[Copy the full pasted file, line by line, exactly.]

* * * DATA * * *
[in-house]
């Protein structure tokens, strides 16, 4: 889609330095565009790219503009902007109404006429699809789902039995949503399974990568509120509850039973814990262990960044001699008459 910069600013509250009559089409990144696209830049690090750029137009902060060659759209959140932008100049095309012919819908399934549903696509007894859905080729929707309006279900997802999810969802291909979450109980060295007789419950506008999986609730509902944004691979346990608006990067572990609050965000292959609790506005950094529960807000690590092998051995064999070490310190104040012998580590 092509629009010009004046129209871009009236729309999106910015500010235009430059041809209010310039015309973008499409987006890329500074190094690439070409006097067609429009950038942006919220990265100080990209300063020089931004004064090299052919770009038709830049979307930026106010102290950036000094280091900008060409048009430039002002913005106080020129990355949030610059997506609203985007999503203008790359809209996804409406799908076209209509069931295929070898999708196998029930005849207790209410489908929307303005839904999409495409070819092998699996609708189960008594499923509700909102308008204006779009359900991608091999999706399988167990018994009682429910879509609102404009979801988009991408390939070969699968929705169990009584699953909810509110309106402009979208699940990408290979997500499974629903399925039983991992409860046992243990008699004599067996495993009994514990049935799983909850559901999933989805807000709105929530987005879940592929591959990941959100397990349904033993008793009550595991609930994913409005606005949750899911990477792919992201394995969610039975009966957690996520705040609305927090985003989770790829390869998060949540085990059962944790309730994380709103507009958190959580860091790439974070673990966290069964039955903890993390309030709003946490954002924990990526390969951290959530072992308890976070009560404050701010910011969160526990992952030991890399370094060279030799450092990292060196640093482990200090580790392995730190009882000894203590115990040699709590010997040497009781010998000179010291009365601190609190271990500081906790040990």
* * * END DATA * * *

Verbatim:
[in-house]
């Protein structure tokens, strides 16, 4: 889609330095565009790219503009902007109404006429699809789902039995949503399974990568509120509850039973814990262990960044001699008459 910069600013509250009559089409990144696209830049690090750029137009902060060659759209959140932008100049095309012919819908399934549903696509007894859905080729929707309006279900997802999810969802291909979450109980060295007789419950506008999986609730509902944004691979346990608006990067572990609050965000292959609790506005950094529960807000690590092998051995064999070490310190104040012998580590 092509629009010009004046129209871009009236729309999106910015500010235009430059041809209010310039015309973008499409987006890329500074190094690439070409006097067609429009950038942006919220990265100080990209300063020089931004004064090299052919770009038709830049979307930026106010102290950036000094280091900008060409048009430039002002913005106080020129990355949030610059997506609203985007999503203008790359809209996804409406799908076209209509069931295929070898999708196998029930005849207790209410489908929307303005839904999409495409070819092998699996609708189960008594499923509700909102308008204006779009359900991608091999999706399988167990018994009682429910879509609102404009979801988009991408390939070969699968929705169990009584699953909810509110309106402009979208699940990408290979997500499974629903399925039983991992409860046992243990008699004599067996495993009994514990049935799983909850559901999933989805807000709105929530987005879940592929591959990941959100397990349904033993008793009550595991609930994913409005606005949750899911990477792919992201394995969610039975009966957690996520705040609305927090985003989770790829390869998060949540085990059962944790309730994380709103507009958190959580860091790439974070673990966290069964039955903890993390309030709003946490954002924990990526390969951290959530072992308890976070009560404050701010910011969160526990992952030991890399370094060279030799450092990292060196640093482990200090580790392995730190009882000894203590115990040699709590010997040497009781010998000179010291009365601190609190271990500081906790040990």